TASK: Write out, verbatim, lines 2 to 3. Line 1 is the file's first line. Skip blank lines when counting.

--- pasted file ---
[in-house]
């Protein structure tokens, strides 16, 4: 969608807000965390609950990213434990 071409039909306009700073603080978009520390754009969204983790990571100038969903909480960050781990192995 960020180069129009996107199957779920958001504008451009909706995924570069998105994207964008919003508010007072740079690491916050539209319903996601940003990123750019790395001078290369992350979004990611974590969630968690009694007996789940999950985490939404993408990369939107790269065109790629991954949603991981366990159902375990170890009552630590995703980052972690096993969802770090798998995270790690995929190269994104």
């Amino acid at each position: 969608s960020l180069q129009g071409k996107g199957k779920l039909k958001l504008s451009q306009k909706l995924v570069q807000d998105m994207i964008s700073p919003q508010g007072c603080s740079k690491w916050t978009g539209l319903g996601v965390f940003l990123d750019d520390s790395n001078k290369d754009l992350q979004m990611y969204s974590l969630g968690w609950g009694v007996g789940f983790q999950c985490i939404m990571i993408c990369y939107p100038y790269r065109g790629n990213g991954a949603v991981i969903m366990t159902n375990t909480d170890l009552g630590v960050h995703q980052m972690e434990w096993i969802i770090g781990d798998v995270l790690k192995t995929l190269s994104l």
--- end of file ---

């Protein structure tokens, strides 16, 4: 969608807000965390609950990213434990 071409039909306009700073603080978009520390754009969204983790990571100038969903909480960050781990192995 960020180069129009996107199957779920958001504008451009909706995924570069998105994207964008919003508010007072740079690491916050539209319903996601940003990123750019790395001078290369992350979004990611974590969630968690009694007996789940999950985490939404993408990369939107790269065109790629991954949603991981366990159902375990170890009552630590995703980052972690096993969802770090798998995270790690995929190269994104």
């Amino acid at each position: 969608s960020l180069q129009g071409k996107g199957k779920l039909k958001l504008s451009q306009k909706l995924v570069q807000d998105m994207i964008s700073p919003q508010g007072c603080s740079k690491w916050t978009g539209l319903g996601v965390f940003l990123d750019d520390s790395n001078k290369d754009l992350q979004m990611y969204s974590l969630g968690w609950g009694v007996g789940f983790q999950c985490i939404m990571i993408c990369y939107p100038y790269r065109g790629n990213g991954a949603v991981i969903m366990t159902n375990t909480d170890l009552g630590v960050h995703q980052m972690e434990w096993i969802i770090g781990d798998v995270l790690k192995t995929l190269s994104l």